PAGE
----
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. 2013 Dec;184(3):385-93.
doi: 10.1016/j.jsb.2013.10.016. Epub 2013 Nov 1.

Quantitative Characterization of Electron Detectors for Transmission Electron Microscopy

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Quantitative Characterization of Electron Detectors for Transmission Electron Microscopy

Rachel S Ruskin et al. J Struct Biol. .
Free PMC article

Abstract

A new generation of direct electron detectors for transmission electron microscopy (TEM) promises significant improvement over previous detectors in terms of their modulation transfer function (MTF) and detective quantum efficiency (DQE). However, the performance of these new detectors needs to be carefully monitored in order to optimize imaging conditions and check for degradation over time. We have developed an easy-to-use software tool, FindDQE, to measure MTF and DQE of electron detectors using images of a microscope's built-in beam stop. Using this software, we have determined the DQE curves of four direct electron detectors currently available: the Gatan K2 Summit, the FEI Falcon I and II, and the Direct Electron DE-12, under a variety of total dose and dose rate conditions. We have additionally measured the curves for the Gatan US4000 and TVIPS TemCam-F416 scintillator-based cameras. We compare the results from our new method with published curves.

Keywords: DQE; Direct electron detector; MTF; Transmission electron microscopy.

Figures

Figure 1
Figure 1
Modeling of the noise power spectra of the K2 Summit detector operating in counting mode. A. NPS and sinc function fit (Eq. (12)) of an image recorded using the super-resolution mode of the detector. B. NPS and logistic function fit (Eq. (13)) of an image recorded using the simple counting mode.
Figure 2
Figure 2
Effect of beam stop shape on DQE. A. The DQE of the Falcon detector at 200 kV, using three different shapes of beam stop. The platinum wire images were taken at dose rates of 10 (blue line) and 3 electrons/pixel/second (purple line); the gold wire image and Brandeis pointer image used 6 electrons/pixel/second; the Janelia pointer image used 20 electrons/pixel/second, and was taken with a Falcon I detector mounted on a Titan Krios microscope located at the Janelia Farm Research Campus. B. Image of 0.5 mm diameter platinum wire inserted at beam stop position. C. Image of 0.5 mm gold wire inserted at beam stop position D. Image of the beam stop installed on a FEI TF20. The images in panels B – D were recorded using a Falcon I detector.
Figure 3
Figure 3
DQE of detectors at 200 kV. The DEDs outperform scintillator-based detectors. The dose rates used were: K2 Summit in super-resolution mode – 4 electrons/pixel/second (this value refers to physical pixels); K2 Summit in simple counting mode – 3 electrons/pixel/second; DE-12 – 13 electrons/pixel/second with a frame rate of 25 frames/second; Falcon I – 6 electrons/pixel/second; F416 – 50 electrons/pixel/second; US4000 – 40 electrons/pixel/second.
Figure 4
Figure 4
Effect of beam energy on Falcon I, F416 and K2 Summit MTF and DQE. Higher voltage leads to a faster drop in MTF at low resolution for both Falcon I and F416, due to scattering within a larger radius from the point of incidence of an electron. Smaller scattering cross-sections at higher voltage also decrease the DQE at lower resolution. MTF and DQE for the K2 Summit are essentially unchanged between 200 and 300 keV, presumably because electrons at either energy generate sufficient signal to be reliably registered by the counting algorithm implemented in the K2 Summit. The dose rates used were: Falcon I – 20 electrons/pixel/second; F416 – 50 electrons/pixel/second; K2 Summit in counting mode – 3 electrons/pixel/second.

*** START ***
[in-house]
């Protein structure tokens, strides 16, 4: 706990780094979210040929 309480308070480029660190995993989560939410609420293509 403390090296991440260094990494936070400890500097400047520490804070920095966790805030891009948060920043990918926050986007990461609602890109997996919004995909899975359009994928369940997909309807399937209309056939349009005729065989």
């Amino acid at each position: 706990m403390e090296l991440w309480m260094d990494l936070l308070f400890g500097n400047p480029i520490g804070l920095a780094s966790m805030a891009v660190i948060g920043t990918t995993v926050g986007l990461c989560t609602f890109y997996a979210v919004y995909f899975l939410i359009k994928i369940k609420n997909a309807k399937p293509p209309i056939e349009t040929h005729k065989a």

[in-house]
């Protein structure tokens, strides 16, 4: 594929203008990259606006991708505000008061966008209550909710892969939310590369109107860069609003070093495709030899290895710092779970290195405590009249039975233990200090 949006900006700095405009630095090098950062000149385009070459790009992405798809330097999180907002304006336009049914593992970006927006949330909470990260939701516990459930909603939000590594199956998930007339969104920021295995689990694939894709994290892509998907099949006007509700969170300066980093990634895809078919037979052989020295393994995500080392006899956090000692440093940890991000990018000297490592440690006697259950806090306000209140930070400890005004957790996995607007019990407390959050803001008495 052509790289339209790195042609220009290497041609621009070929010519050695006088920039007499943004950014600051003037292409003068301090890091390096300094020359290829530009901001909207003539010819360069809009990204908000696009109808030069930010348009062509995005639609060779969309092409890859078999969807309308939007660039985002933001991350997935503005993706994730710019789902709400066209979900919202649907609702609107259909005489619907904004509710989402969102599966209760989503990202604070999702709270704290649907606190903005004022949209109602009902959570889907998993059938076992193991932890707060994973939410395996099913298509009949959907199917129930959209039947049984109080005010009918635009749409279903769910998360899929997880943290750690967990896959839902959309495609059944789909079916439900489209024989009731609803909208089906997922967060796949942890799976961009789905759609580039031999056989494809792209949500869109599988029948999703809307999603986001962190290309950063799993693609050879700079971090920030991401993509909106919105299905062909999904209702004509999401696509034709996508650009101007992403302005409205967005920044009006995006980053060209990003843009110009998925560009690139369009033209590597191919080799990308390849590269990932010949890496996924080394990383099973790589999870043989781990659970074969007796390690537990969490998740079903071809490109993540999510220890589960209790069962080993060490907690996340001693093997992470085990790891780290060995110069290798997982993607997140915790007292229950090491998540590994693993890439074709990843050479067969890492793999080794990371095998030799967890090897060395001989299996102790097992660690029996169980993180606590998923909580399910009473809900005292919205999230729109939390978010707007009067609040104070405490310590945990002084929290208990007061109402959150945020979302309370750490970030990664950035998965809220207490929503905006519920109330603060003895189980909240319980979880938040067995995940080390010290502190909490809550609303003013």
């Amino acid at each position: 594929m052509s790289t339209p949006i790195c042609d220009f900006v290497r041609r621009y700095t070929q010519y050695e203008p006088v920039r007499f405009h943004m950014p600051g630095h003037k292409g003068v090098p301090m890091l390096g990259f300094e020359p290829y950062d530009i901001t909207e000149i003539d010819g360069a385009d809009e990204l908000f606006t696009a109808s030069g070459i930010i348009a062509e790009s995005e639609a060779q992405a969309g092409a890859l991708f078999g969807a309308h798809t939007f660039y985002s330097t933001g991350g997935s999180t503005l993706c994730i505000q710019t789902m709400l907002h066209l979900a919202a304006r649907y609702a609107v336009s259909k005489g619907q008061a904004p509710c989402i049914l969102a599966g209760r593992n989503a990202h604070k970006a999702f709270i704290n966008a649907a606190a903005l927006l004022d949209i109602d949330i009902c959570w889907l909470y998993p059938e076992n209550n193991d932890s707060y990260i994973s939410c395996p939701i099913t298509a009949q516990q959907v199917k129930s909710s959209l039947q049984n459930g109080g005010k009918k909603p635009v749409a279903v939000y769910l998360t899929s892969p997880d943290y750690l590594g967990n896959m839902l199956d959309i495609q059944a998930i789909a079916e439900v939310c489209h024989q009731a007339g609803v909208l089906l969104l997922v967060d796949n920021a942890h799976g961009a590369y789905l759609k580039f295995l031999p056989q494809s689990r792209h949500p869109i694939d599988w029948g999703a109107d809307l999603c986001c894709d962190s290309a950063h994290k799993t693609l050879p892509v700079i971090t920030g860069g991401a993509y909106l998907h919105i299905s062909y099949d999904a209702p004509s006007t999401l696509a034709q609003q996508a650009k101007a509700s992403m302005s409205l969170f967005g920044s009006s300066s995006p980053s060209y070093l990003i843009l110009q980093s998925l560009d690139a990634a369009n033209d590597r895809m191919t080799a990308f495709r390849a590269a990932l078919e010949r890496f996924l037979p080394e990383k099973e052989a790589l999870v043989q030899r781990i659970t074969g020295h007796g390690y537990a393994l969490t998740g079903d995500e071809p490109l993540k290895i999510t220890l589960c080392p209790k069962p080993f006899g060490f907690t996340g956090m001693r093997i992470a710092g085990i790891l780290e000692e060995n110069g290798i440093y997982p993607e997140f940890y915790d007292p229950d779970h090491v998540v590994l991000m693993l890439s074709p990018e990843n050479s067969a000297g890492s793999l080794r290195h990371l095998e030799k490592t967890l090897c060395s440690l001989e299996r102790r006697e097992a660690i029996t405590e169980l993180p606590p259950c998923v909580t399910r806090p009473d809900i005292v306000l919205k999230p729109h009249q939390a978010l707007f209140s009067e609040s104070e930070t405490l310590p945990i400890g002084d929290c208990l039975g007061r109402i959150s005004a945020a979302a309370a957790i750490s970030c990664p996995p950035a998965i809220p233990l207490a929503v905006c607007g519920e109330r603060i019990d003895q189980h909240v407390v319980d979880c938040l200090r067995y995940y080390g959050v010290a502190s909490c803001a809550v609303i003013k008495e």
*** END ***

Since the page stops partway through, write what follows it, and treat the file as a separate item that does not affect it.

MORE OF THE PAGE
Figure 5
Figure 5
Response of DEDs to increasing dose rate. The K2 Summit (counting mode) DQE decreases with dose rate. B. The K2 Summit MTF also decreases with dose rate and, as a consequence of lost counts at higher dose rates does not reach 1 at low frequencies (see text). C. The K2 Summit normalized NPS increases with dose rate towards higher resolution, again reflecting missed counts. The Falcon I DQE shows an apparent increase with dose rate due to a non-linear response of the detector at higher dose rates. E, F. The Falcon I MTF and the normalized NPS do not change with dose rate. G, H, I. The Falcon II DQE, MTF, and normalized NPS do not change with dose rate.
Figure 6
Figure 6
Falcon I response at high dose rates. The standard deviation of counts observed in flat field images with increasing dose rate decreases with increasing dose rate, although the total dose applied (50 electrons/pixel) remained constant. This may reflect nonlinearity in the sensor element response due to saturation. The dose rates are displayed on a log scale for ease of viewing.
Figure 7
Figure 7
Comparison of DQE curves calculated for the Falcon I camera after exposure to total lifetime doses of 5 million and 35 million electrons/pixel. The data was collected at 300 keV and with a dose rate of 20 electrons/pixel/second. The DQE curve for the lower total dose exhibits slightly increased values at high resolution. This may be due to a somewhat uneven illumination of the detector.
Figure 8
Figure 8
Spurious features in images collected using the K2 Summit detector in super-resolution mode. A. Flat field image recorded at 200 keV. B. Fourier transform of the image in A, showing a vertical line originating that indicates image artifacts. The dose rate used was 4 electrons/pixel/second (same beam and exposure time as for the pointer image used to calculate the DQE curve in Fig. 2).

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